Sharply higher commodity prices shouldn’t be a major source of concern for pipeline investors. But that was the answer Enlink (ENLC) President and CEO Michael Garberding gave to a question we’re often asked – what could go wrong. His reason was that it would induce midstream infrastructure to add excess capacity. “Our industry has shown it knows how to overbuild” was heard more than once during a recent investor dinner hosted by MUFG Securities. This set the tone for the evening’s conversation. Adrianne Griffin, Director of Investor Relations and whom we interviewed last year (see Discussing the Shale Revolution with Enlink Midstream), smoothly guided Mike to expand on issues of most interest.
Promoting the CFO to CEO doesn’t always guarantee a culture of financial discipline. For example, Kinder Morgan’s distribution cuts and taxing simplification, all to support their growth plans, took place while President Kimberly Dang was CFO. But we felt Mike Garberding had a good grasp of the company’s financial profile when he held that role, and hope to see it woven more fully into Enlink’s culture.
Any discussion with energy sector management is likely to cover the spread between cost of capital and project returns, prudent leverage and improved returns to shareholders. This dinner was no exception. ENLC expects their $1.2-1.5BN in growth capex to generate $250MM in annual EBITDA when completed, an attractive 5-6X build multiple if they achieve it.
Last year Devon Energy (DVN) sold their Enlink interest to Global Infrastructure Partners (GIP), and then Enlink consolidated their GP and MLP into a single LLC entity that is taxed as a corporation. Given ENLC’s current valuation and attractive projects, you might think GIP would want to buy the whole company, with the substantial pool of private equity dedicated to infrastructure investments. GIP’s role remains something of a mystery. Garberding noted that they were “very aligned with GIP” and that “they give us huge strategic advantages”. But specifics are few, and one investor asked when the benefits of GIP’s strategic role would become clearer. More detail would be welcome. Mike noted that there had been little opportunity to provide more clarity since last summer’s deal, given the just completed simplification. Hopefully, we’ll learn more in the future.
Another investor asked whether ENLC would sell their Barnett shale assets to a potential acquirer of DVN’s acreage, if the buyer was seeking more vertical integration. This was thought unlikely (though “every asset has a sale price”), and Garberding noted that if the new owner adds one more rig that would double the rig count on a play that requires very little annual capital, albeit with output currently declining 4-5% annually.
Upstream customers seem to be showing more stability – ENLC expects rig counts to be maintained across a wider range of oil and gas prices than in the past, which probably speaks to improving balance sheets across the energy sector. Drillers are showing, “a better capability to live within their cashflows.” It’s why he believes gathering and processing businesses are less risky than sometimes believed.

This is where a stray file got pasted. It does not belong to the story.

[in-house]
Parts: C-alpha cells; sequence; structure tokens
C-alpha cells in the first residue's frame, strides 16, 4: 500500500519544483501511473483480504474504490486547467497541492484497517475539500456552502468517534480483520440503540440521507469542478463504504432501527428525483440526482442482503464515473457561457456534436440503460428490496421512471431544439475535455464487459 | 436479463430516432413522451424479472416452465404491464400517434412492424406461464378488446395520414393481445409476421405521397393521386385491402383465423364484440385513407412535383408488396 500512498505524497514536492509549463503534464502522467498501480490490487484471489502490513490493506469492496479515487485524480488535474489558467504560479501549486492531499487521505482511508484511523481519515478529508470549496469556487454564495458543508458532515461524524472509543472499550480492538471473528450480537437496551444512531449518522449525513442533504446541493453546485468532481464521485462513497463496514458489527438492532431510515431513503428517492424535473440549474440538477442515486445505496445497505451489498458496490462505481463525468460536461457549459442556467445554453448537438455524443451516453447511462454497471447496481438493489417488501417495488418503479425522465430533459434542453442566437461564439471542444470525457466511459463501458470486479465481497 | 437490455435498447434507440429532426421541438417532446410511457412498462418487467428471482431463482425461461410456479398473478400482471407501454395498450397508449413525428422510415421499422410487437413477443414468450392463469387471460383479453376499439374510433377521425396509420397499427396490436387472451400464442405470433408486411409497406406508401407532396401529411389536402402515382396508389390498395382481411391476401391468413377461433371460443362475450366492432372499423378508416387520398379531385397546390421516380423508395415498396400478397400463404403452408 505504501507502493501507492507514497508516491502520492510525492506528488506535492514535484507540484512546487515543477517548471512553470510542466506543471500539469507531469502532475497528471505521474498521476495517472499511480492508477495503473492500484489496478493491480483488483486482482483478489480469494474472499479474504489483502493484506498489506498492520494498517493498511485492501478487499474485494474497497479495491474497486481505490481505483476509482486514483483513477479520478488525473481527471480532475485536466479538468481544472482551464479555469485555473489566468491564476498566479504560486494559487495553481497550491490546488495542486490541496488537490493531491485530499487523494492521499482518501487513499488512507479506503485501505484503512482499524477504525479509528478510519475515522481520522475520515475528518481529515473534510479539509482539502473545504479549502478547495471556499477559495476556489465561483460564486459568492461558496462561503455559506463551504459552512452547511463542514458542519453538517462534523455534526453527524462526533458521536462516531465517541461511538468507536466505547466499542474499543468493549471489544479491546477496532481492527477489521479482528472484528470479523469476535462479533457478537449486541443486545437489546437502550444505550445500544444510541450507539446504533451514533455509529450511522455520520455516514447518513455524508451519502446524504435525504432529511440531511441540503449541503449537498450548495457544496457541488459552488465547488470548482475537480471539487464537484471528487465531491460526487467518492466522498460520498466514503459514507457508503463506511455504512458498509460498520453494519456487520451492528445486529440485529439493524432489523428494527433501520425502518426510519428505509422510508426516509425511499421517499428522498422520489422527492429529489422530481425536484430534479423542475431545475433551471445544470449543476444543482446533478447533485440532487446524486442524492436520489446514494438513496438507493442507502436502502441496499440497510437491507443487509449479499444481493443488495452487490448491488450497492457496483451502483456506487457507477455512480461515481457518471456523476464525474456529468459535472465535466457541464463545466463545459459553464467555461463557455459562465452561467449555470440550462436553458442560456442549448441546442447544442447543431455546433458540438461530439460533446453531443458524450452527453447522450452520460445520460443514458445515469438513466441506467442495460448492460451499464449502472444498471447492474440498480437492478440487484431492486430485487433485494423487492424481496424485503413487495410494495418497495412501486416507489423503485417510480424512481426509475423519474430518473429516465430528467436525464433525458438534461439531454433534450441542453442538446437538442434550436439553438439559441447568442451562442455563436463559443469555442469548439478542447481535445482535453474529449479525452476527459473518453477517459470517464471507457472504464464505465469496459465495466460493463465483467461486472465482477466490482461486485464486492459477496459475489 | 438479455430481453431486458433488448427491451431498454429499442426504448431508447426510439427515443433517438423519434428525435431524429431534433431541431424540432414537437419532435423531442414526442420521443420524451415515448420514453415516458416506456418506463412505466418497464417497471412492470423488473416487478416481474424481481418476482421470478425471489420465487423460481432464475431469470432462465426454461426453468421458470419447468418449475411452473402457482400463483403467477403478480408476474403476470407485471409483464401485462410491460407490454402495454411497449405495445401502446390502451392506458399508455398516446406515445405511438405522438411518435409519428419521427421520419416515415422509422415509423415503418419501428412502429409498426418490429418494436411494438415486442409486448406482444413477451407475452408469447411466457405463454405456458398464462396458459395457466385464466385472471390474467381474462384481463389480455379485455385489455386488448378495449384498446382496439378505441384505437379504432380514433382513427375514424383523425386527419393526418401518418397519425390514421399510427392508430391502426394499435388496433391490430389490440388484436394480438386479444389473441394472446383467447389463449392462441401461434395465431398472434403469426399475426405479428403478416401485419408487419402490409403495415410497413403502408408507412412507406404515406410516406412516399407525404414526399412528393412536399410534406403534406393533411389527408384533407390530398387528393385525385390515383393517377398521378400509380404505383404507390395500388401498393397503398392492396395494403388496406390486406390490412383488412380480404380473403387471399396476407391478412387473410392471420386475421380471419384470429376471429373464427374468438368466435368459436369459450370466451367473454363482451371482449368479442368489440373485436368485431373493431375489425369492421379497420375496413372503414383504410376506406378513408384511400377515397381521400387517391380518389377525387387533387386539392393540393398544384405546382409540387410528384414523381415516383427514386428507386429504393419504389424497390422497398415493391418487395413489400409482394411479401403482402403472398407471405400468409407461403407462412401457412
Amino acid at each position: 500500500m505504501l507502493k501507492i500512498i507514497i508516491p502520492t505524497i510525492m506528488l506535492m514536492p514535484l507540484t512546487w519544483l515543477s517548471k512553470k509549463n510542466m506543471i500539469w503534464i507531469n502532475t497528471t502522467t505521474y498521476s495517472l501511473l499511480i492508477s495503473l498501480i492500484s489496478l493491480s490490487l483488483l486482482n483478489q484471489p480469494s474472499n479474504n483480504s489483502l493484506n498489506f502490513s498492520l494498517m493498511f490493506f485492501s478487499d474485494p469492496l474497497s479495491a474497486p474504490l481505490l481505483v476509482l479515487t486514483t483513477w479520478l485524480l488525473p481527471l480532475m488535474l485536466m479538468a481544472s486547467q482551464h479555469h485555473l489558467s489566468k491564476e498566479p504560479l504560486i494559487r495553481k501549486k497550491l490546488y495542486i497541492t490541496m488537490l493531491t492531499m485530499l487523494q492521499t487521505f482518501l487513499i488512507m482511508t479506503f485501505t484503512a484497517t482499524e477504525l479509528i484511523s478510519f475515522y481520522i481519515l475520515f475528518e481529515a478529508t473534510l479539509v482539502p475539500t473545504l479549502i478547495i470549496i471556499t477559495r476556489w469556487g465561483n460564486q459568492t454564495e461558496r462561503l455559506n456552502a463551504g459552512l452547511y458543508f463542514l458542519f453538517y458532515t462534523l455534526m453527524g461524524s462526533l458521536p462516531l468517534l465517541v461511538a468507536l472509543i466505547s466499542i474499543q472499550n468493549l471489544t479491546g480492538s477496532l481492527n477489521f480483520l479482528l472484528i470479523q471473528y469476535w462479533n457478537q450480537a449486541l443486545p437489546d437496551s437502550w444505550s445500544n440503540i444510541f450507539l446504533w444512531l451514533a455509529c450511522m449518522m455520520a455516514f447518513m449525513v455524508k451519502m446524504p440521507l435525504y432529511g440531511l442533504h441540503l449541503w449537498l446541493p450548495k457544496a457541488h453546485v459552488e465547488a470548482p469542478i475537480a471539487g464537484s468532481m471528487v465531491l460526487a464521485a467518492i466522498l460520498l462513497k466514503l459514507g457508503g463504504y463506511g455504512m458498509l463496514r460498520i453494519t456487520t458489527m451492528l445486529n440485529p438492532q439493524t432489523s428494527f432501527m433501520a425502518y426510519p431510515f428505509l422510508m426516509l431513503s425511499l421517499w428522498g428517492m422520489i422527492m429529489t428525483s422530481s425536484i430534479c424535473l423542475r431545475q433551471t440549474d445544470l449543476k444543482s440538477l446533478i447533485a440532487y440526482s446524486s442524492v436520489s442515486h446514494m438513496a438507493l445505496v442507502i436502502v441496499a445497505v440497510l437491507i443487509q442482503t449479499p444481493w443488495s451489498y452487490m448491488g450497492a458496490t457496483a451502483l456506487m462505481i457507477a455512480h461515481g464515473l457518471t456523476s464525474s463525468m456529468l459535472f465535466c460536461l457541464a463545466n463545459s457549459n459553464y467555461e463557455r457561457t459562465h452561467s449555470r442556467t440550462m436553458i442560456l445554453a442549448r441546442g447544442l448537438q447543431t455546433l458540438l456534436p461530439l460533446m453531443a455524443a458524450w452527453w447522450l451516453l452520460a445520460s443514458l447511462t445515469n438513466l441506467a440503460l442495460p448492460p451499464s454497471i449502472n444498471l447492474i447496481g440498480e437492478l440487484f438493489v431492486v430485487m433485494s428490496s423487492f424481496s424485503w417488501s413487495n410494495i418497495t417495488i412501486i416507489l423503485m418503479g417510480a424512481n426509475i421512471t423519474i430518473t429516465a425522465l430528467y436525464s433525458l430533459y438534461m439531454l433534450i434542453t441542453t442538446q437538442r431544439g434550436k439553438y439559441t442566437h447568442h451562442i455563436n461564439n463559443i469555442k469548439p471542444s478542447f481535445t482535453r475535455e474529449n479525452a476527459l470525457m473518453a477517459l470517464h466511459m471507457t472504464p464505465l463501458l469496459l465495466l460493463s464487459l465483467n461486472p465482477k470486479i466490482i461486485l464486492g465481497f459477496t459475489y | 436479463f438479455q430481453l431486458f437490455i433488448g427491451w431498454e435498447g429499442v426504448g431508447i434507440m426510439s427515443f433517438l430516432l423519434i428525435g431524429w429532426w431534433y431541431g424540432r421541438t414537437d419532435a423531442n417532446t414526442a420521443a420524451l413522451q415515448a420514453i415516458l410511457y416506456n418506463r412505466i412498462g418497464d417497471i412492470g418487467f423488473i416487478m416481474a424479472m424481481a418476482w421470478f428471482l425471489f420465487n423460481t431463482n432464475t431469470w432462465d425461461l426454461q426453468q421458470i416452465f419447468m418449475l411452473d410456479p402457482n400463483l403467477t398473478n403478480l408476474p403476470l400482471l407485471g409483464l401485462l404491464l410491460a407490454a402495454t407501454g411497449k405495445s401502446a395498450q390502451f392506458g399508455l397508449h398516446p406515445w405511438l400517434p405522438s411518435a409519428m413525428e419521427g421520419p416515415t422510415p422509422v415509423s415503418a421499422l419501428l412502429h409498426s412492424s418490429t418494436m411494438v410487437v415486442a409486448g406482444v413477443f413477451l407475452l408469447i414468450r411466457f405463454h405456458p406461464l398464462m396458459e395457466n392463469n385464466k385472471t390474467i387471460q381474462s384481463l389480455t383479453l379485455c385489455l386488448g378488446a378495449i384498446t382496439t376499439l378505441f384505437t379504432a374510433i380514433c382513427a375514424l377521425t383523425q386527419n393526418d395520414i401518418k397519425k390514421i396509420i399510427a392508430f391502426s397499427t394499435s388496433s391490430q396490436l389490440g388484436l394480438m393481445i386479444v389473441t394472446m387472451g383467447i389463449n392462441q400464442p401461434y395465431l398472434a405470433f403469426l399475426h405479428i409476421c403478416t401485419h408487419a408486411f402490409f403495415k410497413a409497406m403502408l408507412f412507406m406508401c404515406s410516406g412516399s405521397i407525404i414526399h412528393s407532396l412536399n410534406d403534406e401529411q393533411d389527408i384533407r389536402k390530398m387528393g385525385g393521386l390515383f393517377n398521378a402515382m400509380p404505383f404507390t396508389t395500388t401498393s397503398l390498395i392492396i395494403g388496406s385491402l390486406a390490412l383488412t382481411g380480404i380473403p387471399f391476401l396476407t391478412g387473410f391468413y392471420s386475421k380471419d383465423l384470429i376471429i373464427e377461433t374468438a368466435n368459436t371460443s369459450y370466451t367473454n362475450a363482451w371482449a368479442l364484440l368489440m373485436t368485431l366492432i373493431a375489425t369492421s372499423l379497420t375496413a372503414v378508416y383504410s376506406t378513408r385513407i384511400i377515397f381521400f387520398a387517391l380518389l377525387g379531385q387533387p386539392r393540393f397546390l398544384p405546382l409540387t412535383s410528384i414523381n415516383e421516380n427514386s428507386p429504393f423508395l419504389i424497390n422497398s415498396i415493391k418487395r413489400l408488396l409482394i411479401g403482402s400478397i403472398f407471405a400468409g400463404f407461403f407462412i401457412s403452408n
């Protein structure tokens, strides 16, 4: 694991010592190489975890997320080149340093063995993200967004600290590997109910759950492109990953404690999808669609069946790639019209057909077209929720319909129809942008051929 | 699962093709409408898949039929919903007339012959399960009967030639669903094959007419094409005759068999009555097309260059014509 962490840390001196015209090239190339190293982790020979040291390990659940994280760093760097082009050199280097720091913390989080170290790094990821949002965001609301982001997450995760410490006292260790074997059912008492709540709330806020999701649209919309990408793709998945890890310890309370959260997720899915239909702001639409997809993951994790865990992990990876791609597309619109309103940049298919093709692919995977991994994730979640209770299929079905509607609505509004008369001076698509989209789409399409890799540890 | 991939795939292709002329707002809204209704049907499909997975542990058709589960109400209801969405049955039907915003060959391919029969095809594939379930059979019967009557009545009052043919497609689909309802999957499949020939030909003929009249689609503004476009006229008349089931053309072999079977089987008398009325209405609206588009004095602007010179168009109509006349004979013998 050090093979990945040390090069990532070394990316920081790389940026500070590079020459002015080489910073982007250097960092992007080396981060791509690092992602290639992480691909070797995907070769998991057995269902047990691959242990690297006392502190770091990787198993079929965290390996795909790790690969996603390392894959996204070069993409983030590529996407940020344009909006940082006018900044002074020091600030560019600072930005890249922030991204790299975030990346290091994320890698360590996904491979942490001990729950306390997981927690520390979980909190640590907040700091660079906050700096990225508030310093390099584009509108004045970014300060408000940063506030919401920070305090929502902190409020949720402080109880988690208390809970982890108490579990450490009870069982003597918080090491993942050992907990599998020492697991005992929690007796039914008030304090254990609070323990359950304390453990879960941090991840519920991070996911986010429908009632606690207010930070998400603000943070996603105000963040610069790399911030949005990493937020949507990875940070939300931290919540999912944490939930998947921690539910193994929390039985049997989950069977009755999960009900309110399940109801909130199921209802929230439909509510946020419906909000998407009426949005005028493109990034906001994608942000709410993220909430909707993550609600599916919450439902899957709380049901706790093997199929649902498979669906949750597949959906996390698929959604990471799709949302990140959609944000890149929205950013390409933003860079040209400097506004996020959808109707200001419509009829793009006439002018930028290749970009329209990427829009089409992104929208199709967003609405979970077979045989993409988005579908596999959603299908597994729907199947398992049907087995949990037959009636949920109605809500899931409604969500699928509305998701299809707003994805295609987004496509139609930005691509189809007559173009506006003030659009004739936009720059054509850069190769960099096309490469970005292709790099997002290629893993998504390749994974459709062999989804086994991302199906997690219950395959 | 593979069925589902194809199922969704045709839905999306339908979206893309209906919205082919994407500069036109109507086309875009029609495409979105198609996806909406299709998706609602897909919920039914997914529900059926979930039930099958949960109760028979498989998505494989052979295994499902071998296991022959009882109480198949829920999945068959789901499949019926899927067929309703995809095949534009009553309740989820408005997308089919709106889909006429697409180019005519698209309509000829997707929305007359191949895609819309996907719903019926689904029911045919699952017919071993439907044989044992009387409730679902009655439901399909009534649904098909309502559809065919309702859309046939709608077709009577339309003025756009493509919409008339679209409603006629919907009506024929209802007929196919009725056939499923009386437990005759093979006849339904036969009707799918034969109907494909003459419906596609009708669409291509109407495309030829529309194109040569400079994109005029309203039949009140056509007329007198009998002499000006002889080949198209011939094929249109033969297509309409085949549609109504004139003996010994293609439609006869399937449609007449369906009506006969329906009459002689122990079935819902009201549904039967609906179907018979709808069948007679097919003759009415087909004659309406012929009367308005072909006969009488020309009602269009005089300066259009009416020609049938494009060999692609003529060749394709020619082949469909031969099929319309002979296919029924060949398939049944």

Vertical integration increases the number of opportunities to earn a fee from a molecule, and ENLC regards that as a critical means of competing with bigger firms such as Plains All American (PAGP) and Enterprise Products Partners (EPD), both of whom offer integrated solutions. Providing shippers with optionality and affording customers a choice of where to direct their output to maximize profits remains a key focus.
Connecting with other networks adds choices, and ENLC does this extensively with Oneok’s (OKE), for whom they are a top five customer.
CFO Eric Batchelder was jokingly referred to as the “C-F-No” as if to emphasize C-suite financial discipline. There was an interesting exchange on the balance between returning cash to shareholders via buyback versus distribution growth. The 9% yield on ENLC’s equity suggests that too few investors are attracted to the stock, and therefore a planned 5% increase in payout is unlikely to entice them. Some investors, including ourselves, would prefer that excess cash be returned through buybacks. Since buybacks reduce the sharecount, there’s the added benefit of raising coverage on the dividend
However, Batchelder noted that opinions varied and a significant number of long-time holders still favor dividend growth. ENLC reports fairly low investor turnover in the past couple of years, and clearly a great many original MLP holders (i.e. older, wealthy Americans) have retained their holdings. We think if ENLC investors fully understood the improving coverage inherent in buybacks, they’d prefer them to an increased payout.
An anonymous Twitter contributor well-versed in the capital mis-steps of the sector ran a hilarious NCAA-style tournament of pipeline stocks, which was still ongoing at the time of our dinner (see MLP Humor — A Target-Rich Environment). Voters determined the result of each match-up, based on which visited the more egregious abuse on investors. This was a brief topic of conversation. ENLC progressed through the first two rounds, and must have been relieved to have been eliminated at the “Sour Sixteen” stage.
ENLC is an overweight long position across our portfolios. It’s cheap, with good growth prospects and we like the management. Dinner reaffirmed our conviction.
We are invested in ENLC, EPD, OKE and PAGP.
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